Stone Age West Asia
By around 10,000 BC, people in West Asia were beginning to settle down in one place instead of traveling around, even though they were still hunting and gathering and fishing. They built stone meeting places at places like Gobekli Tepe and Karahan Tepe, with carved images of animals, where they held big ceremonies.
Probably this was because the end of the Ice Age was making West Asia so warm and wet and fertile that people didn’t need to travel around in order to get enough food anymore. They could just find enough food right where they were.
The beginning of farming
Once they were settled down, some of these people, called the Natufians (nah-TOOF-ee-uns), began to farm a little, but in a simple way. They had tame dogs. They traded with other villages for obsidian, jewels, and salt. They built stone temples for their gods. This might be the time that the Bible remembers as the Garden of Eden.
But then the climate got a little colder and drier again, around 8000 BC, and there wasn’t enough food anymore. Some people went back to traveling around to get food.
Other people began to put more work into farming wheat and barley, to raise enough food. These people didn’t get as good food as the hunter-gatherers, but they could feed more people. With more people, they could defeat their neighbors and get more power.
But in order to have more people, women had to have more babies, and spend more time caring for them. Meanwhile, men spent more time fighting their neighbors. Little by little, women began to lose power, while men gained it.
People began to build larger towns about this time. The oldest village that we know of, where archaeologists have dug up the houses people lived in, is at Jericho along the Jordan river in modern Palestine. It dates to about 9000 BC.
By 8000 BC, about 2000 people lived there, in small round houses made of mud-brick, and they made clay masks, painted white, to remember people when they died. They began to use number tokens. They built a wall around their village to keep out animals and other people; their wall was twelve feet (3.6 meters) high and almost ten feet (3 meters) thick!
Another old village is at Catal Huyuk (pronounced cha-tal-hoo-YUK), in Turkey. People built Catal Huyuk around 8000 BC, because it was near a good source of obsidian, and the people of Catal Huyuk got rich selling obsidian to their neighbors. It was much bigger than Jericho.
They built mud-brick houses that you got into by climbing wooden ladders into the windows or into a trapdoor in the roof. The people of Catal Huyuk showed off their wealth by building a big mud-brick temple for their gods, which they decorated with the heads of bulls and also with images of a young goddess, a mother goddess, and an old goddess, representing the three stages of life.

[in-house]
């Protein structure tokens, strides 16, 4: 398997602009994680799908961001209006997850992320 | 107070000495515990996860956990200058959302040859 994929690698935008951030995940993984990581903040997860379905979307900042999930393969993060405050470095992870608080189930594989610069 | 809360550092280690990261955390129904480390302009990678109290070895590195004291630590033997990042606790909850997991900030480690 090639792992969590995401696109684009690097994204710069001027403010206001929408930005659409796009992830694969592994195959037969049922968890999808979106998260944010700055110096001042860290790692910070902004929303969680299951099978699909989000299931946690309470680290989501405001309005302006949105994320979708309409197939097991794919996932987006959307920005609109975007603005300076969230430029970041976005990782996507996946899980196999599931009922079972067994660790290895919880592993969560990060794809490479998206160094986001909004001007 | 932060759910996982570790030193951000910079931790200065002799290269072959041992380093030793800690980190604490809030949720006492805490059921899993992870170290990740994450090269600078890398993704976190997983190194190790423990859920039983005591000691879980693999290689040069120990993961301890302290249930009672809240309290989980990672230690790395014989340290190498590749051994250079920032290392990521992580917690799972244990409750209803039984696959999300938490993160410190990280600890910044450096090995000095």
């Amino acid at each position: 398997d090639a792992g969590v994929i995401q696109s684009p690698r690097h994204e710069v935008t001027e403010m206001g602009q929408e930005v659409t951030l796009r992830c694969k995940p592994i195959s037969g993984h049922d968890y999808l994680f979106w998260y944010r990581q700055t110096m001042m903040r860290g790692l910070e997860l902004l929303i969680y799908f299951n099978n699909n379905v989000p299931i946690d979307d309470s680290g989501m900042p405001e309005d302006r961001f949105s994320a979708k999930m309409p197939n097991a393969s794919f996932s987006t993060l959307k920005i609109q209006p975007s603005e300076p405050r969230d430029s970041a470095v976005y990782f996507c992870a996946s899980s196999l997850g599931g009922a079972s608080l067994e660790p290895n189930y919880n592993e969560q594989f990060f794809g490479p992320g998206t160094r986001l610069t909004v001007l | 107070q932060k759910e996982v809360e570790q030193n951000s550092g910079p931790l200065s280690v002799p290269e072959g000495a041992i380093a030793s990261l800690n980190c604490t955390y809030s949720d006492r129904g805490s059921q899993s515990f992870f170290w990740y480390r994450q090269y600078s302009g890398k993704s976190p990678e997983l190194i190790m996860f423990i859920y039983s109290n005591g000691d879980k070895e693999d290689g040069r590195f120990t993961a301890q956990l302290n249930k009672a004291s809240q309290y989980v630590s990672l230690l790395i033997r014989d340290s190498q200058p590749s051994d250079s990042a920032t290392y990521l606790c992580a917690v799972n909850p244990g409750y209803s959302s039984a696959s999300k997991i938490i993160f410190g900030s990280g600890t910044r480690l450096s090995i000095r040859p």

At Jarmo in Iraq, further east, there was a village starting about 7000 BC. It had a stone wall and a stone watchtower, forty feet (12 meters) high!
This is another sign that the area was becoming more crowded, and that farming and war were becoming more important.
People were beginning to fight each other over land, and so people had to defend the land they had with walls and watchtowers and stone-tipped spears.
Now they couldn’t travel to hunt anymore, because they had to look after their farms. So people also began to tame animals so they would always have them around their houses. West Asian people domesticated (tamed) sheep, and goats, and they got domesticated cattle and pigs from their neighbors
Ancient Agriculture: From Foraging to Farming, by Michael and Mary Woods (2000). For middle schoolers, with plenty of information about how farming got started, and how it worked.
Mesopotamia Before History, by Petr Charvat (revised edition 2002).
Neanderthals, Bandits and Farmers: How Agriculture Really Began, by Colin Tudge (1999). An attempt to explain why people gave up gathering and began farming. Short, and not too hard to read.
Last Hunters-First Farmers: New Perspectives on the Prehistoric Transition to Agriculture, by T. Douglas Price (1995). A more academic book on the same problem.
Jericho: Dreams, Ruins, Phantoms, by Robert Ruby (1995). A reporter’s lively and readable account of the history of Jericho.
Ancient Near Eastern History and Culture, by William H. Stiebing (2002). Expensive, and hard to read, but it’s a good up to date account. A college textbook.